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  5. FDA Drug Safety Podcast: Interim clinical trial results find increased risk of leg and foot amputations, mostly affecting the toes, with the diabetes medicine canagliflozin (Invokana, Invokamet); FDA to investigate
  1. FDA Drug Safety Podcasts

FDA Drug Safety Podcast: Interim clinical trial results find increased risk of leg and foot amputations, mostly affecting the toes, with the diabetes medicine canagliflozin (Invokana, Invokamet); FDA to investigate

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Welcome to FDA Drug Safety Podcasts for health care professionals. This is Lesley Navin Advanced Practice Nurse from the Division of Drug Information.

On May 18, 2016, FDA is alerting the public about interim safety results from an ongoing clinical trial that found an increase in leg and foot amputations, mostly affecting the toes, in patients treated with the diabetes medicine canagliflozin (brand names Invokana, Invokamet). We have not determined whether canagliflozin increases the risk of leg and foot amputations. We are currently investigating this new safety issue and will update the public when we have more information.

Health care professionals should follow the recommendations in the canagliflozin drug labels. Monitor patients and advise them to seek medical advice for any new pain or tenderness, sores or ulcers, or infections in the legs or feet. Canagliflozin is a sodium-glucose cotransporter-2 (SGLT2) inhibitor. It is available as a single-ingredient product under the brand name Invokana and also in combination with metformin under the brand name Invokamet.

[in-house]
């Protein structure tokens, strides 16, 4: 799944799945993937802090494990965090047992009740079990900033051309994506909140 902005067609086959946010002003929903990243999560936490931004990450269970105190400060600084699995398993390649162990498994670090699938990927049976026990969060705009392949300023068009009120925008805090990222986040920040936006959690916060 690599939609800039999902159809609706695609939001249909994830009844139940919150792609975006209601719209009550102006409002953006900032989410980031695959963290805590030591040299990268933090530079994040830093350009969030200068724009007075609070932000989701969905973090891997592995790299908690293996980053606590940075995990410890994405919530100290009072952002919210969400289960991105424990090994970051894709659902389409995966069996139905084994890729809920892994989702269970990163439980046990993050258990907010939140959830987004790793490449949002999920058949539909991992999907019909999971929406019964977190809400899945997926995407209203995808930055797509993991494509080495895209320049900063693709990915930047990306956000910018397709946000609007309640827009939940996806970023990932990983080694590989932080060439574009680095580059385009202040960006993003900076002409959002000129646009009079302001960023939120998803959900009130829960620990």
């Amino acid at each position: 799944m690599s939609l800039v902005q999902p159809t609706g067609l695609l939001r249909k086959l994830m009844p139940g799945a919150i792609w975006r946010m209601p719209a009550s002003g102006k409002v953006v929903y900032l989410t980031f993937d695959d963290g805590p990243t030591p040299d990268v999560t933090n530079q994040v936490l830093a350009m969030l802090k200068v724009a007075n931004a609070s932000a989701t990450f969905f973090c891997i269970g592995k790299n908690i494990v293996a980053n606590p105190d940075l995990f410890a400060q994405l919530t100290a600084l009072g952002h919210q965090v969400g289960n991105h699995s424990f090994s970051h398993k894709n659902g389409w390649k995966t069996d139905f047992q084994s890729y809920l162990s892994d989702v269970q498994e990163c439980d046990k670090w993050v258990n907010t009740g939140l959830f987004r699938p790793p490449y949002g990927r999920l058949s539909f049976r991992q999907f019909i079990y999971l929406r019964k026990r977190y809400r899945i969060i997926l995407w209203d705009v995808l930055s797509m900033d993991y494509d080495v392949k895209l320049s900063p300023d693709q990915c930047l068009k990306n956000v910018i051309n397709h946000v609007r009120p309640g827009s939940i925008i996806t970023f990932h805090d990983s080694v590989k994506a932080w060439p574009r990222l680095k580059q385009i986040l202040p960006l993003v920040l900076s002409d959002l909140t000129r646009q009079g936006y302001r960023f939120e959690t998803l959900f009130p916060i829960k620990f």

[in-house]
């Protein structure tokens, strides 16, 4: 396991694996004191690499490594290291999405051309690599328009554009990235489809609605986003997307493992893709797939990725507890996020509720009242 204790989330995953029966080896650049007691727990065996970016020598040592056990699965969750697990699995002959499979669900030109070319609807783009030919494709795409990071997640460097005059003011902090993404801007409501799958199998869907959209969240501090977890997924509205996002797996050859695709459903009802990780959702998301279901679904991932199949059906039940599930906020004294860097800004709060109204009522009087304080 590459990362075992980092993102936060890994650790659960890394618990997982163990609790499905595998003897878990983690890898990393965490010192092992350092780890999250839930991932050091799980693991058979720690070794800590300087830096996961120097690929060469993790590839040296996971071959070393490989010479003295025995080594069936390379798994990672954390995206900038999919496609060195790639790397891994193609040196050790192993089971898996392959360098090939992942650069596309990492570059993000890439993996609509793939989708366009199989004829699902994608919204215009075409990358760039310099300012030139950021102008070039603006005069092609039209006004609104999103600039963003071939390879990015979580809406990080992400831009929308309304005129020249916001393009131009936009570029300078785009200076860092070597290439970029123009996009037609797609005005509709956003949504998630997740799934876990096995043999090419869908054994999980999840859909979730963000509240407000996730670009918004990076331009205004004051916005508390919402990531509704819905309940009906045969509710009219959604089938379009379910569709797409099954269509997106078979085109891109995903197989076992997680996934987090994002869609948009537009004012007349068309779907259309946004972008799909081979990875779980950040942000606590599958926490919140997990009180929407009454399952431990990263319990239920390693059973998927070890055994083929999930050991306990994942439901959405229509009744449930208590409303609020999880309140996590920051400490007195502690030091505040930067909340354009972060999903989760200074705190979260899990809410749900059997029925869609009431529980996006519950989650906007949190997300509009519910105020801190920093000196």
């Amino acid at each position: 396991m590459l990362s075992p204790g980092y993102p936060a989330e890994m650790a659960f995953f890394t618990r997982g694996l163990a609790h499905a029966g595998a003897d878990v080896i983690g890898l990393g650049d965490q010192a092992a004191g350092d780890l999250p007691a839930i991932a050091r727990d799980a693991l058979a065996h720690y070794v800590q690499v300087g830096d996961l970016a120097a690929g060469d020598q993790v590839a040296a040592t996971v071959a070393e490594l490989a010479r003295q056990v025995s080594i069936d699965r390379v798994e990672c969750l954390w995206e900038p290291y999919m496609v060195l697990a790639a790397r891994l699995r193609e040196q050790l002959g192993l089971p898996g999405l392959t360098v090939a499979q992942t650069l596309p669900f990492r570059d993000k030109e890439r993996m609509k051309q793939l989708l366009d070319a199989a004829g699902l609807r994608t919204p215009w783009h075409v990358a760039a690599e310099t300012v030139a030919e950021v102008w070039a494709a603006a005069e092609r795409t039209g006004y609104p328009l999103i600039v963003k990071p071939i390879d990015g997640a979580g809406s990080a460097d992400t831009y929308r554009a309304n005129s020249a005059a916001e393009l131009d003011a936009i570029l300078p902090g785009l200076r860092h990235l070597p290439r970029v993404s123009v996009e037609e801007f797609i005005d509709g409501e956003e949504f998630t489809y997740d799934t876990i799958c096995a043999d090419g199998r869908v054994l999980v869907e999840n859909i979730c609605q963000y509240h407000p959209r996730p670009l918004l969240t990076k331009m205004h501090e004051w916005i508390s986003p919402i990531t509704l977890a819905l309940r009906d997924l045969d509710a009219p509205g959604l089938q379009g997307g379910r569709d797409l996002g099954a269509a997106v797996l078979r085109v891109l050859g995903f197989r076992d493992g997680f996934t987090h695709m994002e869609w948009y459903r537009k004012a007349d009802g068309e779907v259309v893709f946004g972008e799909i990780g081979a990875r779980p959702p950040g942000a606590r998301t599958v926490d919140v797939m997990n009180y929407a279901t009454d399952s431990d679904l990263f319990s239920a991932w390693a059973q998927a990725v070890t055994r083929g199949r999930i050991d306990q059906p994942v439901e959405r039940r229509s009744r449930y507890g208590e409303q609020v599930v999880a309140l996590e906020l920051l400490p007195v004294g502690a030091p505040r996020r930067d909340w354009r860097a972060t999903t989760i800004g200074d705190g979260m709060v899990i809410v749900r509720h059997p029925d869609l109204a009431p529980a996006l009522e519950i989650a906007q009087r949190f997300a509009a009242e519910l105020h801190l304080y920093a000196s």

In the ongoing Canagliflozin Cardiovascular Assessment Study (CANVAS) clinical trial, the trial’s independent data monitoring committee (IDMC) identified an increased risk of leg and foot amputations. The amputations occurred about twice as often in patients treated with canagliflozin compared to patients treated with placebo. An interim analysis showed that over a year’s time, the risks of amputation for patients in the trial were equivalent to:

  • 7 out of every 1,000 patients treated with 100 mg daily of canagliflozin
  • 5 out of every 1,000 patients treated with 300 mg daily of canagliflozin
  • 3 out of every 1,000 patients treated with placebo

Patients in the CANVAS trial have been followed for an average of 4.5 years to date. The IDMC has recommended, based on an overall assessment, that the CANVAS trial continue.

The IDMC has also reported that a second, similar trial evaluating canagliflozin, the CANVAS-R trial, has not shown the same risks of increased leg and foot amputations to date. Patients in the CANVAS-R trial have been followed for an average of 9 months.

We are continuing to evaluate this safety issue and will update the public when we have more information.

Side effects involving canagliflozin should be reported to FDA’s MedWatch program at www.fda.gov/medwatch.

A link to the full communication can be found at www.fda.gov/DrugSafetyCommunications. If you have drug questions, you can reach us at druginfo@fda.hhs.gov.

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